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  5. "There are an atrium and a la…

"There are an atrium and a lararium in the house."

Translation:In villa sunt atrium et lararium.

September 4, 2019



Usually we say, "There is an atrium and ( ) a lararium in the house." Another "there is" is implied where the parentheses are.


Is “In villa atrium et lararium sunt.” really wrong or is it just a missing translation?


It was just a missing translation. The course contributors are super fast to add them to the system, but it's the system itself that takes a few days to make them active.


It is a year now... Thank you anyway for the course, have a lingot!


We didn't add it because no one reported it.

Three people reported In villa atrio... and we rejected it.


Why does domi not work here?


It seems like it should.

domi (locative of domus) = at home

Maybe one of the many people in the Duolingo forums who seem to have studied Latin some other place can help.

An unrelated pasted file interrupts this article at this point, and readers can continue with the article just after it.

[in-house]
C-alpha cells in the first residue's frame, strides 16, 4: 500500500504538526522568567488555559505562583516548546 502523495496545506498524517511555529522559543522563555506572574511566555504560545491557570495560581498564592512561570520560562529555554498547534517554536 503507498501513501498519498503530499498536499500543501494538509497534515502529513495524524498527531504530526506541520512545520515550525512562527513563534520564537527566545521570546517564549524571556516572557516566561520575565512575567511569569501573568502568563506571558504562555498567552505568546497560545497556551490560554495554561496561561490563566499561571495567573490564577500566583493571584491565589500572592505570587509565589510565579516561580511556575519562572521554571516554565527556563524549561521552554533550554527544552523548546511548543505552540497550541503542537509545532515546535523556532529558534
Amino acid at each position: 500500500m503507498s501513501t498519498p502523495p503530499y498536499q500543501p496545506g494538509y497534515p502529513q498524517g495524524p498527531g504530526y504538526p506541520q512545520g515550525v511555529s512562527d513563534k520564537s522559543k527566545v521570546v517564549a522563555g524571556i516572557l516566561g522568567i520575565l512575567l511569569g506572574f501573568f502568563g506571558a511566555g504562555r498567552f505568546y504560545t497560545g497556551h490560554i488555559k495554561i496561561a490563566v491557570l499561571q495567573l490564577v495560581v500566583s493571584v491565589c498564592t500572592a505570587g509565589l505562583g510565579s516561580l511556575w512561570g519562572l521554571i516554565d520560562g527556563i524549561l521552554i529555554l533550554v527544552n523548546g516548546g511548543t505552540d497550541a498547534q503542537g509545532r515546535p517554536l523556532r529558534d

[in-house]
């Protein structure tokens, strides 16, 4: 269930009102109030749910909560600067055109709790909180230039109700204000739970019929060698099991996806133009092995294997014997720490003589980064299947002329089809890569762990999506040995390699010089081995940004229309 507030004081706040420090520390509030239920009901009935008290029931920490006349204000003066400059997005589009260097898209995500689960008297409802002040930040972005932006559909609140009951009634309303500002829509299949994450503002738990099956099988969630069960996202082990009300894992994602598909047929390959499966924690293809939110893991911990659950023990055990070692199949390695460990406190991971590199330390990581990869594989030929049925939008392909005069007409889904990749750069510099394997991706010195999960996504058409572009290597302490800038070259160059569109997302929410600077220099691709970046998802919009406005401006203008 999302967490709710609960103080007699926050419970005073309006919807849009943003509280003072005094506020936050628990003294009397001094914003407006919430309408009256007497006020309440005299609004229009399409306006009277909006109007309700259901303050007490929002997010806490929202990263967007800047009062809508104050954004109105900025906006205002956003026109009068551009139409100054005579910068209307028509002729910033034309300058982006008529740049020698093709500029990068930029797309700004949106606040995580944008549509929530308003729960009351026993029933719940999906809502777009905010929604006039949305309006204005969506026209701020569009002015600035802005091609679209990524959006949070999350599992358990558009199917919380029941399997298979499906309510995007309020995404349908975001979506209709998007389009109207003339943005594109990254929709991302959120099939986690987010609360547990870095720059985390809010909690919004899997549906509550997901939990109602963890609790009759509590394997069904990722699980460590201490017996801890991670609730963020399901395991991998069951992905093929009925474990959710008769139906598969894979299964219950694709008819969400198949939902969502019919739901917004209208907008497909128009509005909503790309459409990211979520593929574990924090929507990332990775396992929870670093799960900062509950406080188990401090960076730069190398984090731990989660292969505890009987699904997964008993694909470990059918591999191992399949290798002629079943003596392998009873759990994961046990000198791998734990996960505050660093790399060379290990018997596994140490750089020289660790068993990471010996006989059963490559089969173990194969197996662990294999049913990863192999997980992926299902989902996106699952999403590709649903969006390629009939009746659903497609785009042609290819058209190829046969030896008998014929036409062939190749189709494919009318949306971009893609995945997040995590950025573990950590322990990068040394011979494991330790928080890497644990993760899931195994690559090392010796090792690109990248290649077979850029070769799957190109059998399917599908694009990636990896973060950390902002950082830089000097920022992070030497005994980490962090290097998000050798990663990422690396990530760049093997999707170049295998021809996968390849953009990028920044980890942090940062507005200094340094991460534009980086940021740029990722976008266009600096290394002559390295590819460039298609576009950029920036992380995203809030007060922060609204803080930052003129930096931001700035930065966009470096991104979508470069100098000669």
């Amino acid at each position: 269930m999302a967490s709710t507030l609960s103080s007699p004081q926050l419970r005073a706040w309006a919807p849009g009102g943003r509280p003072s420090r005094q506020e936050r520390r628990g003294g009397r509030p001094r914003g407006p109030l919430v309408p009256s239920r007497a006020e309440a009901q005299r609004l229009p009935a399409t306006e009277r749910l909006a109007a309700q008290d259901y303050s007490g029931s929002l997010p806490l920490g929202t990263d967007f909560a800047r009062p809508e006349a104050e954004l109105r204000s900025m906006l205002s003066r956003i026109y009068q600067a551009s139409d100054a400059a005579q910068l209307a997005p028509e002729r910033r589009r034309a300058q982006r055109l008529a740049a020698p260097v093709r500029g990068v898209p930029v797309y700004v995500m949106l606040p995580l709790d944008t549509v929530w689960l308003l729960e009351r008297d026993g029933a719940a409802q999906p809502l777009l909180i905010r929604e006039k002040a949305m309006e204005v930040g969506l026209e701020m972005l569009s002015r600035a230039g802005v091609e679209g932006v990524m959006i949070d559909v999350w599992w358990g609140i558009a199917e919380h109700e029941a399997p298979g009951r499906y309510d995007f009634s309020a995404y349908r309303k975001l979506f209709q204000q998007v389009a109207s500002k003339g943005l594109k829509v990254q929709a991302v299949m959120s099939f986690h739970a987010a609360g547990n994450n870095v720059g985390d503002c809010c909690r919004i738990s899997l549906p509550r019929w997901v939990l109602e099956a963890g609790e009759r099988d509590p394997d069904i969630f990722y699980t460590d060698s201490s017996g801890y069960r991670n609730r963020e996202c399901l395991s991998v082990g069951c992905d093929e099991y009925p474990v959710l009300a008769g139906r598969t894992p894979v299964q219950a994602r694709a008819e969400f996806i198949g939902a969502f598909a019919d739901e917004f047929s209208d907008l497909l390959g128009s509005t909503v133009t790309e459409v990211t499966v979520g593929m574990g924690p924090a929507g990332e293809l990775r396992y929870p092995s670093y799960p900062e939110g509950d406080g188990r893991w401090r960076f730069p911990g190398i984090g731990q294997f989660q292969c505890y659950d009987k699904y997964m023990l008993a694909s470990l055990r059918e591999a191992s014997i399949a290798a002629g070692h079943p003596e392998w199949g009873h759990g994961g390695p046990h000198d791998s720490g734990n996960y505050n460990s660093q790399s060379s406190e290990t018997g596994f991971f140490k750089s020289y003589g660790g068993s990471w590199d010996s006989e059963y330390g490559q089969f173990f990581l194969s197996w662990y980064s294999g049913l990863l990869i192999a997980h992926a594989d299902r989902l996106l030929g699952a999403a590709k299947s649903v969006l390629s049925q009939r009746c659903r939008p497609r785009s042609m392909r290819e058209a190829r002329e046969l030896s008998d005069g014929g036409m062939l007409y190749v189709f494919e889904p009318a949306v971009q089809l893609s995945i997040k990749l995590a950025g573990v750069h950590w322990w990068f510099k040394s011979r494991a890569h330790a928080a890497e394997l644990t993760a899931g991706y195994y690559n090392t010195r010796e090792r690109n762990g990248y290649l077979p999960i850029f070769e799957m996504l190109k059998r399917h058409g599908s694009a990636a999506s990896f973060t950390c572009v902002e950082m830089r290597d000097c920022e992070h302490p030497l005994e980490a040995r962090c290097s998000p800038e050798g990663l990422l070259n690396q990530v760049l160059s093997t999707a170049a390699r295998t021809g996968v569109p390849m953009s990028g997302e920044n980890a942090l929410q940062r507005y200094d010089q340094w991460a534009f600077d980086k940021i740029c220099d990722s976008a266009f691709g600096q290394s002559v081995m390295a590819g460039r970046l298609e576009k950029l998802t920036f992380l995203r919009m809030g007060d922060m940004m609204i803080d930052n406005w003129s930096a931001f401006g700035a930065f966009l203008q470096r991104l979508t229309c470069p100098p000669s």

it accepts "domi", then proceeds to tell you its "domo" - maybe it thinks you have to put the ablative there but then it should also accept "domu"


they are expecting villa. maybe report it?


I translated "in the house" as "domi" and got marked wrong (on 12 July 2020). Is this because "domi" means "at home" and "in domo" means "in the house"? Or is this an error that I should report? Can "domus" be any house or only one too small to be a "villa" with an "atrium" and a "lararium"?


What means "lararium"?


Larārium was, properly, a small shrine or altar to the household gods which protected the home, the larēs. It usually was set in the main chamber of the domus, the atrium.

Eventually the word came to be used in later Latin to the kind of household altar which Catholics and Orthodox might keep in their homes for private devotions, with icons or images of Our Lord or saints.

In this course, it most likely means the first sense, the Pagan household altar in the atrium, although you may encounter the other sense in Late Antique literature you might see "in the wild."

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